I have been on the search for a decent bread roll recipe using 50% wholemeal flour, 50% white flour for a while. The basic yeasted white bread rolls recipe that I shared a few weeks ago produces great results every time, however I do love the texture and depth of flavour wholegrain flours add to a bread. Other recipes that I’ve tried for wholemeal bread have resulted in rolls that are too dry, quick to stale, or dense for my liking.
This recipe is my favourite. The blend of flours and inclusion of milk produce a light crumb, thin crispy crust and the tiny bit of butter in the dough helps it to stay fresh for longer. Even better is that this recipe doesn’t require a first prove and knocking back; you just mix the ingredients together, give it a quick knead, shape into rolls and leave to prove for 30 – 60 minutes before baking. Easy peasy!
If you make sourdough / naturally leavened bread, this recipe is also a good way to use up some of your discard from feeding your starter.
- 225g wholemeal bread flour
- 225g strong white bread flour, plus extra for dusting
- 2 level tsp salt
- 140ml milk
- 140ml water
- 20g fresh yeast / 2 level tsp easy-blend dried yeast
- 1 level tsp brown sugar
- 1 tsp butter
- Milk, for glazing
If using discard:
Substitute 50g of flour and 50ml of water for 100g discard. You will need to use 200g wholemeal bread flour, 200g strong white bread flour and 90ml water.
- Lightly grease two small baking sheets.
- Sift the flours into a bowl, add the salt and mix well. Then warm the flour slightly in an oven set to its lowest temperature.
- Pour the milk and water into a saucepan, and warm slightly (to around 29°C / 84°F). When at the target temperature, remove from the heat, transfer the liquid into a jug and add the yeast and the teaspoon of sugar. Give it a good stir and leave on one side.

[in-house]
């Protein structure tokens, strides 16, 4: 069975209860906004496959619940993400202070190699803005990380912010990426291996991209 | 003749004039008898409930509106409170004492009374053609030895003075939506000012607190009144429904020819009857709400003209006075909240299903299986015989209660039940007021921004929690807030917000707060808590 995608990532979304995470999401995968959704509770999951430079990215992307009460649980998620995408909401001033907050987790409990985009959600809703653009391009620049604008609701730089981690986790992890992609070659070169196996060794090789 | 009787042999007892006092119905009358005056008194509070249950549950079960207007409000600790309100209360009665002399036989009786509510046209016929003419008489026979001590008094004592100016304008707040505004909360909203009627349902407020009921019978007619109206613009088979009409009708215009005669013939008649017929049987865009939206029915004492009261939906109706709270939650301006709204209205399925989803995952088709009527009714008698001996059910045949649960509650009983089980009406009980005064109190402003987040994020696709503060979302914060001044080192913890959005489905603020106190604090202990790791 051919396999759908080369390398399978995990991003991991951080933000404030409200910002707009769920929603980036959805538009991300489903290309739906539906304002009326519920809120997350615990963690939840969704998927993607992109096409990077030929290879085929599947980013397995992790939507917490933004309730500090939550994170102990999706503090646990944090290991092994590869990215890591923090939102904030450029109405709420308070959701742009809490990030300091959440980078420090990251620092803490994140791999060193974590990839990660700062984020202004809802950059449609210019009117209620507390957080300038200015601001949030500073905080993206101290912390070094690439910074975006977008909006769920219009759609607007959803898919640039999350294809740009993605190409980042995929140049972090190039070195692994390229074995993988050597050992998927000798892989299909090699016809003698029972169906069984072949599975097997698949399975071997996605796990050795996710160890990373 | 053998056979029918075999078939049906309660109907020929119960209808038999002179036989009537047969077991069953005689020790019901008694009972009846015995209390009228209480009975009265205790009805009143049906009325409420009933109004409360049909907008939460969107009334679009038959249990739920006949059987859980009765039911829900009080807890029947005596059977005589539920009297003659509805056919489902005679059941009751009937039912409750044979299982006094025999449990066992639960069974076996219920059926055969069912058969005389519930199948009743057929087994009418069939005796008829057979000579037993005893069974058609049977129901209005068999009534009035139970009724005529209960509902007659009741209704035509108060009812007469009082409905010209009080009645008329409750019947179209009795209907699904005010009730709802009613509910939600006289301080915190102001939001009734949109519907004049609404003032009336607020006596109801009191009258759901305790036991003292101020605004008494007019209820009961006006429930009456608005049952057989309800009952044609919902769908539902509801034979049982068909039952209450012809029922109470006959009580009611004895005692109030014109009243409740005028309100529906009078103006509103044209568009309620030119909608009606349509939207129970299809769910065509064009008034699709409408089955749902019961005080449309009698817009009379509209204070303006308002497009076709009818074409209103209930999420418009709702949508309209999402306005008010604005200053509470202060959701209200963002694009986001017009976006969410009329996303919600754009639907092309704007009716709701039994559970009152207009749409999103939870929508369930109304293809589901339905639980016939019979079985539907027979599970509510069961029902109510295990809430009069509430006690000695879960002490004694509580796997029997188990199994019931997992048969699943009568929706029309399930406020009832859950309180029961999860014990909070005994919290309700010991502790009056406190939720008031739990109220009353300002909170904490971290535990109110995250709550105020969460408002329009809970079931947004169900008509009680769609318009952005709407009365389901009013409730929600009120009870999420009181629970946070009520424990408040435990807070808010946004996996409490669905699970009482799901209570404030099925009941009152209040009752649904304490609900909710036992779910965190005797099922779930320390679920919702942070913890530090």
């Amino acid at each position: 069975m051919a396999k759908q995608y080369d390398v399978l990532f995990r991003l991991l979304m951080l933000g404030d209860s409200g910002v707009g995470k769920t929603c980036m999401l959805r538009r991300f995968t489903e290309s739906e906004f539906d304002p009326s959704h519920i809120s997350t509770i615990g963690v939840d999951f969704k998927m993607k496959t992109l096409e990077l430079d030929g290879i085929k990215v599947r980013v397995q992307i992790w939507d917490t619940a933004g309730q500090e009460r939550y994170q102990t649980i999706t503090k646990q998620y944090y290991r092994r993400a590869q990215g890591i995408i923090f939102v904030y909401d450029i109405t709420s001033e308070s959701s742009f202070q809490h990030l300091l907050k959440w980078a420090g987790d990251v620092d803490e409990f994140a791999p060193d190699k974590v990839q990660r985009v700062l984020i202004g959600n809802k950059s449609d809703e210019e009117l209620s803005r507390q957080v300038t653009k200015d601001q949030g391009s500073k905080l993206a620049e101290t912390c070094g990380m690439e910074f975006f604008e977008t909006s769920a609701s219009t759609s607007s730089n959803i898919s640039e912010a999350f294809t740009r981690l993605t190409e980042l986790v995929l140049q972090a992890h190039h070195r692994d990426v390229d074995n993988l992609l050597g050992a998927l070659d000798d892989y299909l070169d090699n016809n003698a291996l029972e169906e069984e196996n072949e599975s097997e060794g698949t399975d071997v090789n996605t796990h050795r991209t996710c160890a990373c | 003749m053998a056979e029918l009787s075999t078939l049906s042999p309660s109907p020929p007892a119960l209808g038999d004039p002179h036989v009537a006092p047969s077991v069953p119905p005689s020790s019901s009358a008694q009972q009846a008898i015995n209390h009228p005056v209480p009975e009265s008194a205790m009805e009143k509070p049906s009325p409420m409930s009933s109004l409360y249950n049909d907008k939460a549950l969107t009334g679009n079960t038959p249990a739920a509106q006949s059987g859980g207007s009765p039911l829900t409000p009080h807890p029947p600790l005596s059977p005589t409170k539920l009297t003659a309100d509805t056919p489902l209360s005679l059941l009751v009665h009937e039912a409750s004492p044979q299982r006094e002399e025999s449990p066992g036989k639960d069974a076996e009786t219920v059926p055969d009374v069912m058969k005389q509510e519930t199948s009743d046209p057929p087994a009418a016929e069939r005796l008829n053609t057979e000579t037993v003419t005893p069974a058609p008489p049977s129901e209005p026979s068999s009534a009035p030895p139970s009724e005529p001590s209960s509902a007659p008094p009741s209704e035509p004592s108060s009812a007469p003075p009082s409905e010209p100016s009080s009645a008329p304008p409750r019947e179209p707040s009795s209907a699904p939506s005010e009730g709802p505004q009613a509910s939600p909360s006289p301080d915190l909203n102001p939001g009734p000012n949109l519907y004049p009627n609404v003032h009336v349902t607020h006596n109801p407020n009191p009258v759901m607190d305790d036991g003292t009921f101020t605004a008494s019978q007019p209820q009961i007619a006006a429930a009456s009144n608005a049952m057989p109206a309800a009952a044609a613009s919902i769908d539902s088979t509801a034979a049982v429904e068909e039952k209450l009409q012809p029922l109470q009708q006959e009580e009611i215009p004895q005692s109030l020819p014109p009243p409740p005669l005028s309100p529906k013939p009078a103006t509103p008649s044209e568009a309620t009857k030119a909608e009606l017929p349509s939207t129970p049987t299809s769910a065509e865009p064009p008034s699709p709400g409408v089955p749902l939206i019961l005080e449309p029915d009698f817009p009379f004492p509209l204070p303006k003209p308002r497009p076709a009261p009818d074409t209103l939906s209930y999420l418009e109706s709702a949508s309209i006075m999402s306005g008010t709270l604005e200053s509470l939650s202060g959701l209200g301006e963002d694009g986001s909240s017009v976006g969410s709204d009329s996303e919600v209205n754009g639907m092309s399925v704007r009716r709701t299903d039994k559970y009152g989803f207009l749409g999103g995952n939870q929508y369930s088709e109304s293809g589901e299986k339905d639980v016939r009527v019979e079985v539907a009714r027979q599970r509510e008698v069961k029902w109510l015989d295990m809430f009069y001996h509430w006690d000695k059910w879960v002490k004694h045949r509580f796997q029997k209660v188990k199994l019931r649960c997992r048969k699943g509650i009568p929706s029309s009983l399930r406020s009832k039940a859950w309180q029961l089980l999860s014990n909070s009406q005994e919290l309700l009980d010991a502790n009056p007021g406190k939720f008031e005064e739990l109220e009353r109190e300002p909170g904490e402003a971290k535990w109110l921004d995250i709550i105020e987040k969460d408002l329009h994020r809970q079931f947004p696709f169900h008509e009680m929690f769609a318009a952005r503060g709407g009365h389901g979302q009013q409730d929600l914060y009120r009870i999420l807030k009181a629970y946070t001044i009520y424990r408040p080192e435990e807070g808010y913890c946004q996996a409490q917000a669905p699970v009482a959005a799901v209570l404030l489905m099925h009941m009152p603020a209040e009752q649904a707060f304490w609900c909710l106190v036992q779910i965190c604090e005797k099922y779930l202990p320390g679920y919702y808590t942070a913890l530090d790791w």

- Remove the flour from the oven, rub in the butter, then make a well in the centre, stir the yeast liquid and pour it into the well. If using discard, you’ll add it at this stage in the process. Mix the ingredients together in the bowl with your hands until you have a smooth dough that leaves the bowl cleanly.
- Tip the dough out onto a flat work surface and knead it for about 6 minutes, by which time it will have become very elastic and springy.
- Divide the dough into ten portions. To make the rolls the same size, weigh the dough, divide the total weight by ten then weigh each individual piece.
- To shape, stretch each piece into an oblong and fold one end into the middle and the other end over that. Then, with the folds underneath, shape the roll into a round ball.
- Place the rolls onto the well-greased baking sheets, cover with oiled transparent proofing bags (or you can use a large pedal-bin liner like I do, just make sure the plastic doesn’t touch the rolls during the proof). Leave the rolls to rise until they have doubled in size: 35-40 minutes in a warm place or 1 – 1 ½ hours at room temperature. Meanwhile, pre-heat the oven to gas mark 7 / 220°C / 200°C fan / 425°F.
- When the rolls have risen, using three middle fingers, press each roll down lightly in the centre to help disperse any large air bubbles. Brush with milk and dust lightly with white flour.
- Bake the rolls on a highish shelf of the oven for 20 – 25 minutes, or until well coloured. They should sound hollow when you tap them underneath if they are cooked enough. Cool the rolls on a wire cooling rack.